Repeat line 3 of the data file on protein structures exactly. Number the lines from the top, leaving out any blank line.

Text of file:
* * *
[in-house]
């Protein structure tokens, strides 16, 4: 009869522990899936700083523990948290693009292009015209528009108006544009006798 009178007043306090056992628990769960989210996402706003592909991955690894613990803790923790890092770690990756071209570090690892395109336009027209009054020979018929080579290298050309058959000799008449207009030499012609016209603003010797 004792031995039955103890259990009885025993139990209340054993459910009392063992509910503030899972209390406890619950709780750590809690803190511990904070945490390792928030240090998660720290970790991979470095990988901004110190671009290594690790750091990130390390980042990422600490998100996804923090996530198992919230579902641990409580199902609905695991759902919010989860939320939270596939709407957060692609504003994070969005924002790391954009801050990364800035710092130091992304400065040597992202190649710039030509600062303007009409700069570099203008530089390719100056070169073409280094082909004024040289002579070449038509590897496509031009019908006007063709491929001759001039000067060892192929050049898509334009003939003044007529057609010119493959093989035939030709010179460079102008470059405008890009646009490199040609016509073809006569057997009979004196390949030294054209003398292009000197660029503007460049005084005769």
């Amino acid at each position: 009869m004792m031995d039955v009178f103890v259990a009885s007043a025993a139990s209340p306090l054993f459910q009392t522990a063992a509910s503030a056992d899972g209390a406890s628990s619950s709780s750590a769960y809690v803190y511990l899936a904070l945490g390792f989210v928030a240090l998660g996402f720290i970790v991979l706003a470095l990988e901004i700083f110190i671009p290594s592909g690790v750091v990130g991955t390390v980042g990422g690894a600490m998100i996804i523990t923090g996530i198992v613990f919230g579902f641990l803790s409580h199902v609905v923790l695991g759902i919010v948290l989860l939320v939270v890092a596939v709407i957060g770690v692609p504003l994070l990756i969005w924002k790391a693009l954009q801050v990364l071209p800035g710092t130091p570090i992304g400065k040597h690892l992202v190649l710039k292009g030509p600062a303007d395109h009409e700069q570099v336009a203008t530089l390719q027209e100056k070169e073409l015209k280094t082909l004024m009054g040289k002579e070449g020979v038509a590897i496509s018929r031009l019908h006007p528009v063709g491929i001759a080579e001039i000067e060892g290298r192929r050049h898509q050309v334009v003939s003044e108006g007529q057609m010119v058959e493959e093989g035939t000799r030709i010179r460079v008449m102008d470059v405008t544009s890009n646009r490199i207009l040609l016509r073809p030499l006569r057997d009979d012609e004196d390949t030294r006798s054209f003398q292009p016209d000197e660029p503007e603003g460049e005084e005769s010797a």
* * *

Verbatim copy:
């Amino acid at each position: 009869m004792m031995d039955v009178f103890v259990a009885s007043a025993a139990s209340p306090l054993f459910q009392t522990a063992a509910s503030a056992d899972g209390a406890s628990s619950s709780s750590a769960y809690v803190y511990l899936a904070l945490g390792f989210v928030a240090l998660g996402f720290i970790v991979l706003a470095l990988e901004i700083f110190i671009p290594s592909g690790v750091v990130g991955t390390v980042g990422g690894a600490m998100i996804i523990t923090g996530i198992v613990f919230g579902f641990l803790s409580h199902v609905v923790l695991g759902i919010v948290l989860l939320v939270v890092a596939v709407i957060g770690v692609p504003l994070l990756i969005w924002k790391a693009l954009q801050v990364l071209p800035g710092t130091p570090i992304g400065k040597h690892l992202v190649l710039k292009g030509p600062a303007d395109h009409e700069q570099v336009a203008t530089l390719q027209e100056k070169e073409l015209k280094t082909l004024m009054g040289k002579e070449g020979v038509a590897i496509s018929r031009l019908h006007p528009v063709g491929i001759a080579e001039i000067e060892g290298r192929r050049h898509q050309v334009v003939s003044e108006g007529q057609m010119v058959e493959e093989g035939t000799r030709i010179r460079v008449m102008d470059v405008t544009s890009n646009r490199i207009l040609l016509r073809p030499l006569r057997d009979d012609e004196d390949t030294r006798s054209f003398q292009p016209d000197e660029p503007e603003g460049e005084e005769s010797a």